But that also meant that I got distracted by the sign for “sporthal”. I had seen a pool on the map that I had been meaning to visit. I knew they wouldn’t be open, but I wanted to see if it would be a reasonable ride from the office so I could go before work. I ended up failing to follow the signs and getting lost in the seemingly endless network of dedicated bike paths.

Side note: in places in the US that are trying to be more bike-friendly (I’m mostly thinking of Denver and Fort Collins, cities ranked near the top of bike-able US cities), painting a bike symbol on the street and posting a few signs that supposedly form “trails” seems to be good enough. Spending an hour riding in this very ordinary, par-for-Northern-Europe town reinforces what a pitiful effort that is.

But in my getting lost, I stumbled upon a sight that seemed very out of place.

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Look closely at the animals in this apparent schoolyard. Yes, those are deer. It’s a literal deer-park.

I found my way to the center of Bredene, the town adjacent to Ostend and the host of the pool I was seeking. I knew it was the center because I found the church.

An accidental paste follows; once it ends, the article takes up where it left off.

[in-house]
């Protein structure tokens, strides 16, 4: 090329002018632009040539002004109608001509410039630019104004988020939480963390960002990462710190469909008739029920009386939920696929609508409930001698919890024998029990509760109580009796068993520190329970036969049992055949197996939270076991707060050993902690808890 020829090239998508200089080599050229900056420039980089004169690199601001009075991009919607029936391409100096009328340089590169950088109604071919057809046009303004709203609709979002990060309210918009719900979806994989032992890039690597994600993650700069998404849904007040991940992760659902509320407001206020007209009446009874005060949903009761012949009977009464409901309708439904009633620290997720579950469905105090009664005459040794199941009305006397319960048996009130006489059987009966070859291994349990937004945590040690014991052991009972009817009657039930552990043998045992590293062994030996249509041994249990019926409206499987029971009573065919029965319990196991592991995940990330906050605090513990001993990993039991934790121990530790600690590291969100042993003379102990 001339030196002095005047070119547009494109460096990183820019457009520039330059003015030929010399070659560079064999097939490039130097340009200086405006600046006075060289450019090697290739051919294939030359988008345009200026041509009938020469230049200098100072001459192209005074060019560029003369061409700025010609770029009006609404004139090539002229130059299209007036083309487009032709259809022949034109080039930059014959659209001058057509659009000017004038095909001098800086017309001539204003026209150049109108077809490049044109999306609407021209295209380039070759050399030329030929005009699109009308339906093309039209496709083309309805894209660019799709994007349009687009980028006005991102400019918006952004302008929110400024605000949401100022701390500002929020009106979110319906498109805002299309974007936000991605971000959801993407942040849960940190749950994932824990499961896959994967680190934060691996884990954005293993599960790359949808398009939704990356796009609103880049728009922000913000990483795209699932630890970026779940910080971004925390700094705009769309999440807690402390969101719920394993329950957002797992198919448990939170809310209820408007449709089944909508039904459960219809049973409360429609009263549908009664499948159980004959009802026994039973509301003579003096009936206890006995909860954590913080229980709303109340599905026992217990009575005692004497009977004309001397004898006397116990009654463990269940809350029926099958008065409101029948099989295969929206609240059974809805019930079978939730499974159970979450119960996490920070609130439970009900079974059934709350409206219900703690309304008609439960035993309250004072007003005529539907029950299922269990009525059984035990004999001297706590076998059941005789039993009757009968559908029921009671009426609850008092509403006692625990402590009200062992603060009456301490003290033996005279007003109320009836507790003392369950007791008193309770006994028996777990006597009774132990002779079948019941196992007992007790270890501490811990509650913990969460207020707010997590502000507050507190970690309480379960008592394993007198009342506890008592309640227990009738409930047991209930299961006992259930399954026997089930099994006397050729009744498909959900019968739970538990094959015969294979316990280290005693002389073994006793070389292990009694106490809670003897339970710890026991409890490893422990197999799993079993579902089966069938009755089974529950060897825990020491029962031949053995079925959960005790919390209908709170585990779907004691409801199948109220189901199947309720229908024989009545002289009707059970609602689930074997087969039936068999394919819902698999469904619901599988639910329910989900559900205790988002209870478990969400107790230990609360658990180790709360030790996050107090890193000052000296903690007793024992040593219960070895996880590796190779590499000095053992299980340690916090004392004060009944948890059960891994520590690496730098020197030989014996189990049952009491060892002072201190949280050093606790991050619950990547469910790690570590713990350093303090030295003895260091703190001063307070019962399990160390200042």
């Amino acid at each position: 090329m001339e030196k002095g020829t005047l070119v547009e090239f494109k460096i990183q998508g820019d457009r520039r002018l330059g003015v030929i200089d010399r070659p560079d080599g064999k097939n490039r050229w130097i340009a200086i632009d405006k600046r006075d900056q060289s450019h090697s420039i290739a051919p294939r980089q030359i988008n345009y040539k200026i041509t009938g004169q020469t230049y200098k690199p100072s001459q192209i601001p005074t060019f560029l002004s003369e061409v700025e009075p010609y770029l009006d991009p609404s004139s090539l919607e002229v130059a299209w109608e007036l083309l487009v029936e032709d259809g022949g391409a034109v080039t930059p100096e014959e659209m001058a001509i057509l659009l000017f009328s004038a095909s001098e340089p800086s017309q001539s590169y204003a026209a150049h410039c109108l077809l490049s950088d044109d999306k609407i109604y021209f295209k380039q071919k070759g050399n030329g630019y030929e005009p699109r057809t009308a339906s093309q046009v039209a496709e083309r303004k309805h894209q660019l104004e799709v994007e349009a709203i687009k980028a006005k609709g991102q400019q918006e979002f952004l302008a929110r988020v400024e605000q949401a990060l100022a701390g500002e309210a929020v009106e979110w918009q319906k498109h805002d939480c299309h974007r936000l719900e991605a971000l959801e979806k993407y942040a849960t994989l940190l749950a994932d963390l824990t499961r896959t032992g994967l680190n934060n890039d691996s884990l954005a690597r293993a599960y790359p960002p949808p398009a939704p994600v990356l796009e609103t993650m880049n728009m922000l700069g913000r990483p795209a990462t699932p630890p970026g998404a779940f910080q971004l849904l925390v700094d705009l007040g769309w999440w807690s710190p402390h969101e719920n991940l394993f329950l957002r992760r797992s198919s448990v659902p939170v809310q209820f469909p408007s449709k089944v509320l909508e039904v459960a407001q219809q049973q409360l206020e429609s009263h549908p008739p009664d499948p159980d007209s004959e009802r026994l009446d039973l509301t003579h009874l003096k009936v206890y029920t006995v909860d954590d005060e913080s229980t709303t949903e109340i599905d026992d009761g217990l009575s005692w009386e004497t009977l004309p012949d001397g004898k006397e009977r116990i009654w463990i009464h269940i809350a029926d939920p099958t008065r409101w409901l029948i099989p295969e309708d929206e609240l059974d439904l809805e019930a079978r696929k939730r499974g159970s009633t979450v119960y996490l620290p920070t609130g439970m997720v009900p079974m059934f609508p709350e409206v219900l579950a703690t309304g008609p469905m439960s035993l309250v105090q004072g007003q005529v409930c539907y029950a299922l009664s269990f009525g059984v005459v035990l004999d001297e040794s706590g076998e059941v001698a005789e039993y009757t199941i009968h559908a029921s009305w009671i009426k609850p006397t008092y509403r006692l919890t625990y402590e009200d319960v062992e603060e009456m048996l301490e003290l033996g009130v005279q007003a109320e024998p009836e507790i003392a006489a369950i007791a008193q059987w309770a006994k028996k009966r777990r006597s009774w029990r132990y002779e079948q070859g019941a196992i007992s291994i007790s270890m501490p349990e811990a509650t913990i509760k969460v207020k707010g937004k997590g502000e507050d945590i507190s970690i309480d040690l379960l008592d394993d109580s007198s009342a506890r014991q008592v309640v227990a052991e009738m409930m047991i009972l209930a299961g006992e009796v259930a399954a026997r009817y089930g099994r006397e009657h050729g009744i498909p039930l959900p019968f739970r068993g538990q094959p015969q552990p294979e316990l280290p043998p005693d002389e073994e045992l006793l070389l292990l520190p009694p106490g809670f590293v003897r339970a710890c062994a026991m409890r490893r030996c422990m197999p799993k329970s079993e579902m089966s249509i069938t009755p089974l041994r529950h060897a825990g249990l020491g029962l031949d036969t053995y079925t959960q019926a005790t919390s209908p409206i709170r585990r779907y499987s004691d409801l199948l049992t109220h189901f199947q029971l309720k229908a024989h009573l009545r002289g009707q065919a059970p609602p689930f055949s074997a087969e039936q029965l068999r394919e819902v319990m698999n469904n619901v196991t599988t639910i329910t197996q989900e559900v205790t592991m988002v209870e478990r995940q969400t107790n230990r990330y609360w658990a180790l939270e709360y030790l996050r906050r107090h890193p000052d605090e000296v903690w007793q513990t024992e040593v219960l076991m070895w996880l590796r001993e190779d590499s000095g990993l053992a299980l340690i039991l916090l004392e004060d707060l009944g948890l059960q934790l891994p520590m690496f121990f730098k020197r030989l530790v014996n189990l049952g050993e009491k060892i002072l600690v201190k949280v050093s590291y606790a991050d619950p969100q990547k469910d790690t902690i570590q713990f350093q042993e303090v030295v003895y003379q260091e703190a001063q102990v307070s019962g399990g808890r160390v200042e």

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More thoughts later on the presence of the church in Belgium, but it seems that its primary function at this point is a storehouse for the remaining bodies of the quickly dwindling number of those who die as believers.

In a smooth segue from human corpses, I also found food!

And in a form that I had never seen before. I suppose it makes sense though. Belgians love bread. Actually, I don’t know if they love bread or if they just can’t conceive of a meal that doesn’t include bread. Walk around any Belgian city at lunchtime and most people will be walking around with broodjes, baguette sandwiches stuffed with an assortment of meats, cheeses, and/or veggies. The local supermarket consistently stocks an enormous cabinet (five racks high and probably 30 feet long) of fresh-baked bread. All of it delicious. Anytime I go to the store after about 6pm, it’s probably picked clean. But Belgians are bread snobs (for good reason). The prepackaged bread section, tucked away around the corner, looks to be full of expired loaves.

And so, I should have been surprised only by the fact that I had not yet seen a fresh-bread vending machine.